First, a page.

Taylor Reviews: John Wick Chapter 2

The original John Wick is one of the only movies I’ve come across where every context it’s brought up in it is cast in a favorable - if not blindingly glowing - light. You either love it, haven’t seen it yet, or appreciate what it’s doing from afar (and also you hate fun). Unfortunately, it’s hard from the outside to see just why the movie was so revered. Words like “revenge flick” and “non-stop action” are inevitably brought up and the sequel doesn’t betray those roots in the slightest. Like the first film, there’s very little in terms of “message” or character development - the bad guys start bad and stay bad for the remainder of the film. Keanu is the chaotic force of almost-good that we witness navigate the depths of a society of high-class assassins, rooting for him but fearing him all the same. John Wick: Chapter 2 picks up literal days after the events of the first film but does the film improve on the first or merely fall flat?

For those uninitiated few, John Wick is such an interesting character because he isn’t one. John doesn’t spout one-liners or banter playfully with those he fights. He doesn’t wax poetic about why he’s justified in his killing to his peers and rivals. He doesn’t feel like the macho Schwarzenegger-esque stars of the 80’s action flicks who keep their fighting fair and above the belt. John is a truly reluctant hero who doesn’t want to be doing the things that he does, but he is freakishly good at killing. The character side-steps the normal arc of “realizing the emptiness of revenge” in that he exacts his vengeance already knowing that he will not derive pleasure or bring back what is torn from him. It’s not clear how Keanu Reeve’s character got into this world of peddling death, but the actor really brings across a feeling that he would do anything to keep from being submerged into it again.

What truly separates John Wick and its sequel from any other bland direct-to-Netflix action film are the real stars of the show: the cinematography and choreography. Where any other filmmaker would shoot an establishing shot, Stahelski treats us to vistas worth staring at. No shot feels accidental and every cut happens at the right rhythm. The film jumps locales from daytime roman architecture shots to Manhattan rooftops to unnaturally stark white New York subway stations. There are mesmerizing reflection shots that bend the mind as you try to comprehend a hallway of mirrors reminiscent of a carnival’s funhouse. There are gritty catacomb stills that paint John dwarfed by the massive stone walls, where the eye is continuously drawn to the beams of flashlights pointing from soon to be expired men.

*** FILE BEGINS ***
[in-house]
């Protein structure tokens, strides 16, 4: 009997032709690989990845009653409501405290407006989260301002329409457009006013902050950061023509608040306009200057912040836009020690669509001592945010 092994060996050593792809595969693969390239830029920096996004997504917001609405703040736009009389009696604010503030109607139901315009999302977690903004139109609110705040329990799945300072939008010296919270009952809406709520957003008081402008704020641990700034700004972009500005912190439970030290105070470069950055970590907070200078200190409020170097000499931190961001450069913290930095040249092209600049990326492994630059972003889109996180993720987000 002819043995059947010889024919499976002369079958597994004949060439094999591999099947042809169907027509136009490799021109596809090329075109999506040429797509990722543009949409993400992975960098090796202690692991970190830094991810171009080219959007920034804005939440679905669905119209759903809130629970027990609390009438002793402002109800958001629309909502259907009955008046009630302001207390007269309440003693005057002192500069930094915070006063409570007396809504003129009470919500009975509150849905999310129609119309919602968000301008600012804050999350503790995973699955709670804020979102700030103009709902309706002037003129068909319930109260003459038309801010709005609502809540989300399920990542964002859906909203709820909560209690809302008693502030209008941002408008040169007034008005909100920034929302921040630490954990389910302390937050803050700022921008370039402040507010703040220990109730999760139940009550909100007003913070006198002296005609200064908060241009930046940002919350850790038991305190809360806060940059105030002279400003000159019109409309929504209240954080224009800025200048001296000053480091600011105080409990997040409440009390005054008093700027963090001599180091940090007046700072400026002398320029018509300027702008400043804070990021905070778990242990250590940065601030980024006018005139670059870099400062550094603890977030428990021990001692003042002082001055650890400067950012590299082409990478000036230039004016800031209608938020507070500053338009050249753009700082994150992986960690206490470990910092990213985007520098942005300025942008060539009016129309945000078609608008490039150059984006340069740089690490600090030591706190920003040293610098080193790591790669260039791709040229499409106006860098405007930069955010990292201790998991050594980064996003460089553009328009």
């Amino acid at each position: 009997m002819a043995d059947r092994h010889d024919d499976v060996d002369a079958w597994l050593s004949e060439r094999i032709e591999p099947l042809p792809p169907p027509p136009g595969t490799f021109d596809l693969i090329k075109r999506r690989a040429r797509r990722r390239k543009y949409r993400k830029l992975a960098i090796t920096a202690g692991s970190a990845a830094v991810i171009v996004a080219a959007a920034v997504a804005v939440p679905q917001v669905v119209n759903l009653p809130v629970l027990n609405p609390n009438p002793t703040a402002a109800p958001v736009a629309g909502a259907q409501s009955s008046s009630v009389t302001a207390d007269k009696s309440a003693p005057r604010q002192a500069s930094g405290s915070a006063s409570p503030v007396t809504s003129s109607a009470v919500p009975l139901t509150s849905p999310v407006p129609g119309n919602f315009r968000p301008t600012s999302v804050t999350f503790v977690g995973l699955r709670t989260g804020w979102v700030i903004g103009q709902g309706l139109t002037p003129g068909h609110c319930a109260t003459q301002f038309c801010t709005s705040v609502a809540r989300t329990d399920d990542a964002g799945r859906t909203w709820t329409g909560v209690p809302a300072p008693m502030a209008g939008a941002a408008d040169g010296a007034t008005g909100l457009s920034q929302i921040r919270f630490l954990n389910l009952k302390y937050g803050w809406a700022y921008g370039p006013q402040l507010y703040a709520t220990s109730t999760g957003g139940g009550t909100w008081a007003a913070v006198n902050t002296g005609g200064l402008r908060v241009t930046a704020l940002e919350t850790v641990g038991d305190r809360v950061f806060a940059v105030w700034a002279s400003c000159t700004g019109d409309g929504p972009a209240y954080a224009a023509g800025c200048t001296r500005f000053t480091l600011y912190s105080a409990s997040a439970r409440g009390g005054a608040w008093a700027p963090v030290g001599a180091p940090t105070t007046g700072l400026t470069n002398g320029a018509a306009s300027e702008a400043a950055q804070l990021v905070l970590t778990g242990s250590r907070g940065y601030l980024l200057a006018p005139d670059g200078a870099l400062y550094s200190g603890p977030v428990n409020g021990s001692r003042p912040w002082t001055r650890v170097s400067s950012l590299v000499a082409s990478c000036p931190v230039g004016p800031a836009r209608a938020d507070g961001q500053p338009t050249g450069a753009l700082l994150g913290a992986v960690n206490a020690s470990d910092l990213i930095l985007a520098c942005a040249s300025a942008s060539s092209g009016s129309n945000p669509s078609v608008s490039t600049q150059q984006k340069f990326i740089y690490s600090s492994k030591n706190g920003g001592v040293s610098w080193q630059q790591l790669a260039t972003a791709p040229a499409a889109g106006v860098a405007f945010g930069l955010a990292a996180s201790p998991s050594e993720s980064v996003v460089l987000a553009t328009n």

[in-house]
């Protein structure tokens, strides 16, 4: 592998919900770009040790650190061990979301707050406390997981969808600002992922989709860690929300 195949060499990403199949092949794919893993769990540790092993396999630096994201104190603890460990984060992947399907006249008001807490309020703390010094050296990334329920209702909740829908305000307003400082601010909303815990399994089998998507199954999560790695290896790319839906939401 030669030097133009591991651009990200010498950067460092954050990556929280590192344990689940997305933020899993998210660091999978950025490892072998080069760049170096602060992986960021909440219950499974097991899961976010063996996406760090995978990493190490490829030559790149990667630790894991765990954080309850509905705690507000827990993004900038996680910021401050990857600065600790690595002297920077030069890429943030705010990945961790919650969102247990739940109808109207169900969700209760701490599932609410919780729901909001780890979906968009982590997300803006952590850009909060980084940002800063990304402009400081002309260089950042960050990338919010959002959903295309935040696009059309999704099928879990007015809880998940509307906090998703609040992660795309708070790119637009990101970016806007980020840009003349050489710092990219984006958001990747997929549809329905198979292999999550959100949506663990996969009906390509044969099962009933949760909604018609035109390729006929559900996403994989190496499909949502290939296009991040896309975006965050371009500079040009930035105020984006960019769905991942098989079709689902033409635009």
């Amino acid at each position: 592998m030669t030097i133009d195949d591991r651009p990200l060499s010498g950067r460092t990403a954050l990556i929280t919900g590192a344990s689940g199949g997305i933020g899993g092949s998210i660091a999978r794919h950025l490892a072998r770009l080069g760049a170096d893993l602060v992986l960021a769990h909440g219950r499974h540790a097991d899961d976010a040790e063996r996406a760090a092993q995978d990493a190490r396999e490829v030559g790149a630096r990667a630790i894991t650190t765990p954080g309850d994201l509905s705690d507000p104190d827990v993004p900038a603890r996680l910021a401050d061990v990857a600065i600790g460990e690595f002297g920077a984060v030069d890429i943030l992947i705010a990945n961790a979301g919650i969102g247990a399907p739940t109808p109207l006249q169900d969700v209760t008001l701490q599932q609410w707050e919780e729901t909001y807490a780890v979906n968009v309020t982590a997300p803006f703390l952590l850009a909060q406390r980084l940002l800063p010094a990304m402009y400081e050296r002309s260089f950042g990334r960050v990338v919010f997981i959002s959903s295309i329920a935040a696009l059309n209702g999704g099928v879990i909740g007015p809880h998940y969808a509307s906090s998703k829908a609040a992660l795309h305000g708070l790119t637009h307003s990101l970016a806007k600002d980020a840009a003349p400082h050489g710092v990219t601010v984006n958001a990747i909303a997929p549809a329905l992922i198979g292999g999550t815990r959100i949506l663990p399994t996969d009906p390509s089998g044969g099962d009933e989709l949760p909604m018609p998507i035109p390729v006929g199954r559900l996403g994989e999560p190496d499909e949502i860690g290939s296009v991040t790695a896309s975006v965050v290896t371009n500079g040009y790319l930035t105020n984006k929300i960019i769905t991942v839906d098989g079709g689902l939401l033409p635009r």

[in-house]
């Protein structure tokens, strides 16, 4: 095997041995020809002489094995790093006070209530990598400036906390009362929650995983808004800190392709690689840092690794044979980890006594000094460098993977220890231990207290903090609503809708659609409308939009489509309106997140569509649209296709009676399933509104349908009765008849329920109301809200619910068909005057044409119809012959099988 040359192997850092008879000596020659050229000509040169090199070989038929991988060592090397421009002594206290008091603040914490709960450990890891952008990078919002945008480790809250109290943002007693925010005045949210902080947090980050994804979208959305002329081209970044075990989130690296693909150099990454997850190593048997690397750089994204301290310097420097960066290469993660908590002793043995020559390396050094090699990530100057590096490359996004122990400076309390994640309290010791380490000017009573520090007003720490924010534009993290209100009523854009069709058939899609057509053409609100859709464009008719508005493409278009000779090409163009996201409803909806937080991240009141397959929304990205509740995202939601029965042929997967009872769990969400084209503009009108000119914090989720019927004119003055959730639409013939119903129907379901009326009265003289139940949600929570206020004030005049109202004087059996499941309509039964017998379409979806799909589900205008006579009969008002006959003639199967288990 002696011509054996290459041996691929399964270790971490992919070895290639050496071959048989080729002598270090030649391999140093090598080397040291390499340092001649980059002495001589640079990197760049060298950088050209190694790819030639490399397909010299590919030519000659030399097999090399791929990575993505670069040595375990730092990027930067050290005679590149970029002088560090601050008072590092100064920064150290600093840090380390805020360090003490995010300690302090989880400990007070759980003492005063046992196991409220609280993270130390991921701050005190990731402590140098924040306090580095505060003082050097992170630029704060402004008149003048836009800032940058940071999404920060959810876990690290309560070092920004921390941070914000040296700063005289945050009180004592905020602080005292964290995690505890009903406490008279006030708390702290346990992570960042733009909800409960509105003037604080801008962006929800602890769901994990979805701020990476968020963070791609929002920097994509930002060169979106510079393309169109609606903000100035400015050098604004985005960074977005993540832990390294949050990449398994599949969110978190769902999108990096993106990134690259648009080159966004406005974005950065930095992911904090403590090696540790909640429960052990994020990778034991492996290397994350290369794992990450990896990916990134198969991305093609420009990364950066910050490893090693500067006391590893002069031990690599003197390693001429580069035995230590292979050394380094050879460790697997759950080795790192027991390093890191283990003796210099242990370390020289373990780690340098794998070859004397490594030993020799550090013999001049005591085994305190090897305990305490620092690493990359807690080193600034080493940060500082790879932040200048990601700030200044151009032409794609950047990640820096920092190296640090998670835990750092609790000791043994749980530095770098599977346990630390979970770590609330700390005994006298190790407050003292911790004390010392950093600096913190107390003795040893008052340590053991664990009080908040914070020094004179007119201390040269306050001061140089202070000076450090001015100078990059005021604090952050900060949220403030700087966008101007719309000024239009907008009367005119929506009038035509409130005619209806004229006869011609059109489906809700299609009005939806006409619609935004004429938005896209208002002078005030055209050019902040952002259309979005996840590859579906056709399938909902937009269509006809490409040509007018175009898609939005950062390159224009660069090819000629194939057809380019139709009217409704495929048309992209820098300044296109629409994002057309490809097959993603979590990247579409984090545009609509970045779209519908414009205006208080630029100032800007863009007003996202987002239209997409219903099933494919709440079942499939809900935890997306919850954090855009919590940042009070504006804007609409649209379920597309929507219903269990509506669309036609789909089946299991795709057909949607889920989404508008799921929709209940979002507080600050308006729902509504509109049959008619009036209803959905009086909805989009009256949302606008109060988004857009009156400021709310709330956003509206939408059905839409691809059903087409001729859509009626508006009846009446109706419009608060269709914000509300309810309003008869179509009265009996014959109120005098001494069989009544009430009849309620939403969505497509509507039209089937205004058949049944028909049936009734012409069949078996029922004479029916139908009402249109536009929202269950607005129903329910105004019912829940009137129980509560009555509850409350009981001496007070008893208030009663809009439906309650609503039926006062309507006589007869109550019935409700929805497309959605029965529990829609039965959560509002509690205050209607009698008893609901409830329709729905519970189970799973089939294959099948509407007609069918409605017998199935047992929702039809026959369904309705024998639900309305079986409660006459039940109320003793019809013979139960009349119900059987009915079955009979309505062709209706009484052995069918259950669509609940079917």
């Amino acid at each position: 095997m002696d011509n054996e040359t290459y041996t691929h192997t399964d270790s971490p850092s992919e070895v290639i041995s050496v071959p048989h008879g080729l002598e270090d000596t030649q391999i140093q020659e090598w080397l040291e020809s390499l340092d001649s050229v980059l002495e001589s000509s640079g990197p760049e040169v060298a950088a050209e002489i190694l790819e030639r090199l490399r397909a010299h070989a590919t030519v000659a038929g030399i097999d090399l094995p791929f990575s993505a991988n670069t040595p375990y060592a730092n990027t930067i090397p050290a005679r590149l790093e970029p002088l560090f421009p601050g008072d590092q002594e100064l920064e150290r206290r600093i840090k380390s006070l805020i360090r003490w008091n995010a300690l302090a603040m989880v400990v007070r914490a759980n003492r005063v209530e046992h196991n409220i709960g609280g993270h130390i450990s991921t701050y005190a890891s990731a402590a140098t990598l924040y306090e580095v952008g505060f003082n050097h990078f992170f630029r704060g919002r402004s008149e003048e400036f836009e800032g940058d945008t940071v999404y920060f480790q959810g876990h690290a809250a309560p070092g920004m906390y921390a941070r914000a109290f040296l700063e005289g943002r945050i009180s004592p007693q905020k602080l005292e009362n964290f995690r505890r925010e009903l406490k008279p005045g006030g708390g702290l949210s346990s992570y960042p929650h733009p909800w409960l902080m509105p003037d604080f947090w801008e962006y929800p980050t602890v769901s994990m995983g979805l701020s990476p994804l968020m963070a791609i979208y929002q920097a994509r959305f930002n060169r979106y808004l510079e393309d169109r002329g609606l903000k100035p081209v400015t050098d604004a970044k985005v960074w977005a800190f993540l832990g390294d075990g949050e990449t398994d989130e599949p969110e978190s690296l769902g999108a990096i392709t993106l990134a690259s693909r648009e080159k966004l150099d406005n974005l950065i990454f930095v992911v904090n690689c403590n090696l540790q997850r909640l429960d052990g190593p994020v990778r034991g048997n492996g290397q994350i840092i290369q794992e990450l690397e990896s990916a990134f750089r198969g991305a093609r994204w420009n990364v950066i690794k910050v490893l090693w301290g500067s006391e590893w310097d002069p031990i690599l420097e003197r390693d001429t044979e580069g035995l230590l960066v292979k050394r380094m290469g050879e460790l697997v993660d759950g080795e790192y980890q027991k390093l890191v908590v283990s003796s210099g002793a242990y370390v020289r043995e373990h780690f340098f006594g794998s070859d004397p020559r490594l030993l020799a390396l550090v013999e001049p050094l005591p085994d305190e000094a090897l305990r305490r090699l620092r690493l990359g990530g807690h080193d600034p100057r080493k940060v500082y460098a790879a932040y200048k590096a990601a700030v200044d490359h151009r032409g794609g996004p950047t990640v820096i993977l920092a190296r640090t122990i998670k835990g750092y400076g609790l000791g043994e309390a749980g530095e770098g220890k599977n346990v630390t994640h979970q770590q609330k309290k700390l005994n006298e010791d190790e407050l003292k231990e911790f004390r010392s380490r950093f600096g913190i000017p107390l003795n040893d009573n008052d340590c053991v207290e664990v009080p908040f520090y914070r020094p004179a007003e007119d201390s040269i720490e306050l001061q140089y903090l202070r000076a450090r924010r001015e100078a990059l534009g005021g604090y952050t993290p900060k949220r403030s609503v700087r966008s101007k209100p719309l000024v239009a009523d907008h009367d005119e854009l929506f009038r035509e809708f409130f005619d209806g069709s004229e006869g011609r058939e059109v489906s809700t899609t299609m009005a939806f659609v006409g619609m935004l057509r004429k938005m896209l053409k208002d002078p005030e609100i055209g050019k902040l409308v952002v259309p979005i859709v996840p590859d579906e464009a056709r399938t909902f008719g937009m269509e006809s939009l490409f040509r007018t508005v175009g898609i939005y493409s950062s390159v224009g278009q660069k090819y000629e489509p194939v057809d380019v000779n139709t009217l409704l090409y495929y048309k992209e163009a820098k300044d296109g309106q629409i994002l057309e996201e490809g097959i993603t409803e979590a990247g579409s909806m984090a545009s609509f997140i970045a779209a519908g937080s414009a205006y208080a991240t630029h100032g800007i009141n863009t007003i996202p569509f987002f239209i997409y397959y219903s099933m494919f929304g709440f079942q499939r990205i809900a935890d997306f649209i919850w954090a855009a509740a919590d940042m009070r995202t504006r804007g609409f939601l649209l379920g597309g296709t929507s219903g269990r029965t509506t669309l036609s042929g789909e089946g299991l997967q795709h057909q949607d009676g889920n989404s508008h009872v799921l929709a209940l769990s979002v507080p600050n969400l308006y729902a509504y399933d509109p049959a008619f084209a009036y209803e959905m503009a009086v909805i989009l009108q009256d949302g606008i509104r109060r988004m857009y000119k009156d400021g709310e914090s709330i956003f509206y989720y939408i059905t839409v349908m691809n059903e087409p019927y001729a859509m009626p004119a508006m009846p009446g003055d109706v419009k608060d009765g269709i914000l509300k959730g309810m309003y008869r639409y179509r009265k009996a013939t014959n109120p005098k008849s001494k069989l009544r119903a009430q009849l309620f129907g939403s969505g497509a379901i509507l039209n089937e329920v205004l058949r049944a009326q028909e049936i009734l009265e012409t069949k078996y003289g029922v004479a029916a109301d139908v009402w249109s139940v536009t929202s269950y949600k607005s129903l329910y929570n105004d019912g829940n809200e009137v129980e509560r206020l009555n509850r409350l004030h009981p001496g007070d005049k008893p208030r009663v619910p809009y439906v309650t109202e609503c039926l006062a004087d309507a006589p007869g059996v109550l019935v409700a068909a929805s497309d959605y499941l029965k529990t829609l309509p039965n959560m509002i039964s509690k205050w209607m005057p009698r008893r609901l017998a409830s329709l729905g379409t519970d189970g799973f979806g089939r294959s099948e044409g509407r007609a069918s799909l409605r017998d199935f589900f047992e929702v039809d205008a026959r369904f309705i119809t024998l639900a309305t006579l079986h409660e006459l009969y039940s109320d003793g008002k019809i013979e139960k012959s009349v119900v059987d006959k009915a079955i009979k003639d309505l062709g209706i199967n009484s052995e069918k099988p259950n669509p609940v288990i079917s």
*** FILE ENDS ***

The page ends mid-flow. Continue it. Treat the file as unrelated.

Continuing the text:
If it’s any consolation, the henchmen are all dispatched in the most visceral fighting and gunplay of any movie in the past decade. The choreography is straight up masterful. Reeves moves like a scalpel amongst a sea of sledgehammers for long (20+ second) shots - dancing around nameless goons, dispatching them in a slew of headshots and overhead throws. That’s not to say that John is impervious. He also gets visibly and believably tired, allowing the film and audience a chance to breathe as our lead chases or gets chased by the ever-growing list of enemies.

In terms of story, one of the strongest points of the John Wick Cinematic Universe ™ is that there is no “As You Know”/”Tell Me Again” talk: in other words, the audience feels truly thrown into the middle of a teeming universe of murder for money. Characters know each other and have complex pasts but often don’t explain where or why – because at the end of the day it doesn’t matter. Whether this approach to the story is purposeful or just easier on a writer who didn’t want to bother with explanations (that could let the viewer down) remains to be seen.

In terms of missteps, there is only one portion of the movie that betrays the grim mood, and that is a section where two assassins are locked in a very slow paced walk parallel to one another -whilst shooting silenced pistols, the bystanders failing to notice anything is occurring. It comes across as comedic, and you feel bad for laughing at the ridiculousness of the situation that’s bookended with gruesome headshots and stabbings.

I would be remiss if I didn’t mention a slight displeasure with the ending. The sequence leaves absolutely no question that there will be a chapter 3 to the detriment of being able to stand up on its own. If this is the only concession John Wick: Chapter 2 makes to contemporary film-making, I can’t complain.

For a movie that has characters point out every ten minutes how Keanu Reeves’ John Wick is back from retirement, I can’t help but feel grateful that he is. To be graced with an action movie that just wants to look cool and be fun without worrying about what is popular, or toning down its violence for a PG-13 rating is refreshing. While a cliffhanger ending is unfortunate, I can’t deny I’m already eagerly awaiting the (as of writing this confirmed) sequel. There’s no sophomoric slump here – just an increase in the trail of bodies one man is forced to leave.